The sagging loonie is finally shrinking the volume of travellers flying to the United States. While the air travel market segment has been showing remarkable resilience since the Canadian dollar began tumbling in lockstep with the price of oil, the latest numbers are down significantly.
According to statistics released by the US commerce department, southbound air travel from Canada was down a full 6.2% in May compared with the same month a year ago.
In comparison, May drive arrivals in the US for a stay of one night or more were down 5.5%, marking the first time in two years that the result for the air travel segment was worse than the land travel performance.
The combined result meant that almost 113,000 fewer travellers crossed the border in May, explained Washington economist Mark Brown.
The drive market was quick to react to the growing imbalance between the Canadian and America dollars, showing 18 months of declines since January 2013. In contrast, air travel volumes were down for only four months, and then only marginally before the May collapse.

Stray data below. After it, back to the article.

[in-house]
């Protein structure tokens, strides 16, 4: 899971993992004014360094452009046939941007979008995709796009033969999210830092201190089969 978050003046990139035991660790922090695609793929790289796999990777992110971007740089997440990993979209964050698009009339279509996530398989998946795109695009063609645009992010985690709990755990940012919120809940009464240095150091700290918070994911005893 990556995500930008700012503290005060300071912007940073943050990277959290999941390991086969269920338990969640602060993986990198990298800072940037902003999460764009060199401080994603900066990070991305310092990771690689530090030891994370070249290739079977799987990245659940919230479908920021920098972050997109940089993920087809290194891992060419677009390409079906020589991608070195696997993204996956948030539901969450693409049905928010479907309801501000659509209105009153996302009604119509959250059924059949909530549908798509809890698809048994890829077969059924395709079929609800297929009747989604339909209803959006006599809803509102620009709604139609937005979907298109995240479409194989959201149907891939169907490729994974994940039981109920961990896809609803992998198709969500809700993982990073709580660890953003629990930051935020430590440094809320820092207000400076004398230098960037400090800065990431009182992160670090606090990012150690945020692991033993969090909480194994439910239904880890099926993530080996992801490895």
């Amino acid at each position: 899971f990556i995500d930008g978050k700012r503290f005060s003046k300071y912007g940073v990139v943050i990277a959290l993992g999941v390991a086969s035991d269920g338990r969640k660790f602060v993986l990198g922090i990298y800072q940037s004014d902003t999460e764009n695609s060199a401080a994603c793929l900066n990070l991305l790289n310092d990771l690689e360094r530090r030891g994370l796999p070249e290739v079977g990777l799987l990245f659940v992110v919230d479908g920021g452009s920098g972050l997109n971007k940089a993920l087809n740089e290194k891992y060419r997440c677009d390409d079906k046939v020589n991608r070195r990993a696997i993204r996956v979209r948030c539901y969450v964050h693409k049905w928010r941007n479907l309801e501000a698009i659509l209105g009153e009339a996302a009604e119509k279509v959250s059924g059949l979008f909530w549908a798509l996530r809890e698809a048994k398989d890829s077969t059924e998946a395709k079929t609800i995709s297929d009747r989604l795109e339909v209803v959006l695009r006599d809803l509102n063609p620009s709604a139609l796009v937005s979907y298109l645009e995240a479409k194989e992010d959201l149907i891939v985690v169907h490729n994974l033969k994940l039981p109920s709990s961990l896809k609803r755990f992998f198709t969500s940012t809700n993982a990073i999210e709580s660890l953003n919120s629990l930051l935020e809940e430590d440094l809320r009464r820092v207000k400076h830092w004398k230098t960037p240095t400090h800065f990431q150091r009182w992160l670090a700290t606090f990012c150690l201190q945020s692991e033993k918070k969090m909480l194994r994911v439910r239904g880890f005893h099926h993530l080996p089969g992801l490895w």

The disappointing result for the month means that, on a year-to-date basis, the total southbound market is down 4.7%, reported Brown.
Conversely, the currency imbalance in favour of the greenback is having a positive effect on northbound travel. Following a solid 15 months of declines in 2013 and first-quarter 2014, the volume of air travellers heading north has been in positive territory since April last year.
The drive market took longer to react; only showing growth since last December. But it reacted with a vengeance in May, peaking at 8.3% and outstripping the air segment which grew 5.9%.
The word must be out that Canada is now a bargain destination, since total northbound travel has expanded 6.5% since January.
And that spells good news for our hospitality industry since the raw numbers show that more than 203,000 more arrivals were counted in this year’s first five months and 77,482 more in May alone.